So, I am thoroughly confused.

Anybody wanna place some bets here?

08-22-2010, 12:47 AM
So, I am thoroughly confused.
Welcome to the club!

P.S. I tried the basic PR180 operation this morning and found it to be completely unacceptable for my purposes. The operation was neither reliable nor repeatable. The detector "sees" you only when you're really close (something like 7 feet vs. the advertised 20 feet). Light sensitivity adjustment didn't affect anything noticably. So, the switch was returned, but the academic interest still remains. :)

08-22-2010, 05:40 AM

Is that what you suggest?

Not quite - I wasn't suggesting using the yellow wire at all as there's no way to get a switched live back to it from switch #2, and I have no clear idea what it does !

In the instruction sheet it appears to be just a way of telling the motion detector which state the first switch is in - but then what ???

I guess if the sensor is switched to 'on' or 'off' then switch #1 might swap states, but what if it's set to 'auto' ? What does switch #1 do then ???

Also confused !



08-22-2010, 07:07 AM
Found this on another forum:-

Eventually after getting the wiring correct and playing with different delay settings, and other things that I list below, I got mine to work. Not sure exactly what made it work, but part of my problem was that I expected more from the other 3 way switch.
I was thinking it would override the daylight sensor but it does not.

The 3 way switch will only turn the light on when the light has timed out AND it is dark enough for the sensor to turn the light on. Tape over the sensor to test it.

Throwing the 3 way switch does nothing when the ambient light is above the threshhold setting. (It really does something- the green LED will come on for a few seconds just like when the PR180 detects motion, however the daylight sensor keeps the light off).

The 3-way switch will not ever turn the light off. Only the timer timeout, (or manual OFF on the PR180), will turn the light off.

There is a 1 to 3 second dely when you flip the 3 way swich. depending on which position the switch is in.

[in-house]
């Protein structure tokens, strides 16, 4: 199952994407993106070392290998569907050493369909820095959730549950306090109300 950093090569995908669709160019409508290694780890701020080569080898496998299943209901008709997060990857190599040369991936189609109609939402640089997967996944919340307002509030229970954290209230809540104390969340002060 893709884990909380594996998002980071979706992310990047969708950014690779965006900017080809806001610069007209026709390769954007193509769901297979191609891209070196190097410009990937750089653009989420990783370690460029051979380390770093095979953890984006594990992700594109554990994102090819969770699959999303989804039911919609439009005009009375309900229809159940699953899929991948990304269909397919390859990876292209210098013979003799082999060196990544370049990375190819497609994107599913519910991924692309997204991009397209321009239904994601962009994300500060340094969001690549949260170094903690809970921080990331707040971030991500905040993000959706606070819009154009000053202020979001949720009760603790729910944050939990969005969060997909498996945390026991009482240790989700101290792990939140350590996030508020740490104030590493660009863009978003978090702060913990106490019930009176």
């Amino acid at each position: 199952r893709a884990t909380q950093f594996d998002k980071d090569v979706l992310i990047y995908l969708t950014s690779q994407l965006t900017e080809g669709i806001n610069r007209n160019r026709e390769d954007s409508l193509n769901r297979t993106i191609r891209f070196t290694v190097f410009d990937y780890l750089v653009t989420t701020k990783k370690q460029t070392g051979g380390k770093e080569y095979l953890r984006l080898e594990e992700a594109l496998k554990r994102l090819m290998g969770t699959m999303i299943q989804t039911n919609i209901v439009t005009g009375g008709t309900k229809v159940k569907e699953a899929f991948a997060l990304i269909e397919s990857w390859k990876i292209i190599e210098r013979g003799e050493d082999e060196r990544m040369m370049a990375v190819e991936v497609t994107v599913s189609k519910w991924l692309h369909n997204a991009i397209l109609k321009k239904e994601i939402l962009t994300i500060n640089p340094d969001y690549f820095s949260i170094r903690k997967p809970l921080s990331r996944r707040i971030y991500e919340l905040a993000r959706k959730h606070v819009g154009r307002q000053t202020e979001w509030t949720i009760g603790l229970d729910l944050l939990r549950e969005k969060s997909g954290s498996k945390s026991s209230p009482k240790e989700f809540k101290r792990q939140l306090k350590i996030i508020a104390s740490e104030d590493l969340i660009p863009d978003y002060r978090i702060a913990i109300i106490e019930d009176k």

Sounds like toggling the switch 'on-off' or 'off-on' just triggers a dummy motion detect...



08-22-2010, 01:45 PM
If PR180, in addition to everything else, also has a light sensor and decides if it's dark enough to turn the lights on, then I rest my case. They outsmarted themself. It reminds me of the present cellular phones that can play music, take pictures, show directions, browse the Net, sing and dance, but have a problem working as phones.

How hard was it for Leviton to describe how their "black box" work?

Paul Alciatore
08-22-2010, 02:22 PM
MichaelP has said it. Leviton does not describe how the switch actually works. They just provide a dumb ass wiring diagram for dumb ass electricians who only know how to connect like colors together. These diagrams tell you absolutely nothing about how things actually work. I have to wonder how a color blind electricial would ever work.

What you need to know is what is the actual schematic of the switch action of that motion sensing switch and what connections are required to power the motion sensing circuitry and for it to work in a three way circuit. And what about a four way?

I suspect, but do not actually know, that the yellow wire on the PR180 is a control connection that allows the original three way switch to tell it to turn the light off. It has nothing to do with applying power to the load in any case. If this is so, it probably is not possible to swap the positions of the two switches in the diagram. If your locations are the reverse of those shown, you would need to run an additional wire to send the red connection from the PR180 back to the box with the conventional switch's box and there connect it to the load. The hot could be connected to the same wiring point in the PR180's box and there would be no need for any additional wires for that. The PR180 uses a ground connection but no netural so that should not be a problem. But the ground is probably absolutely essential for the sensing circuitry to operate, so if you do not already have that you will have to run a ground wire.

I would try to contact Leviton. I would use a lot of insulting, foul language. A lot. After all, their instruction sheet is essentally calling me an idiot.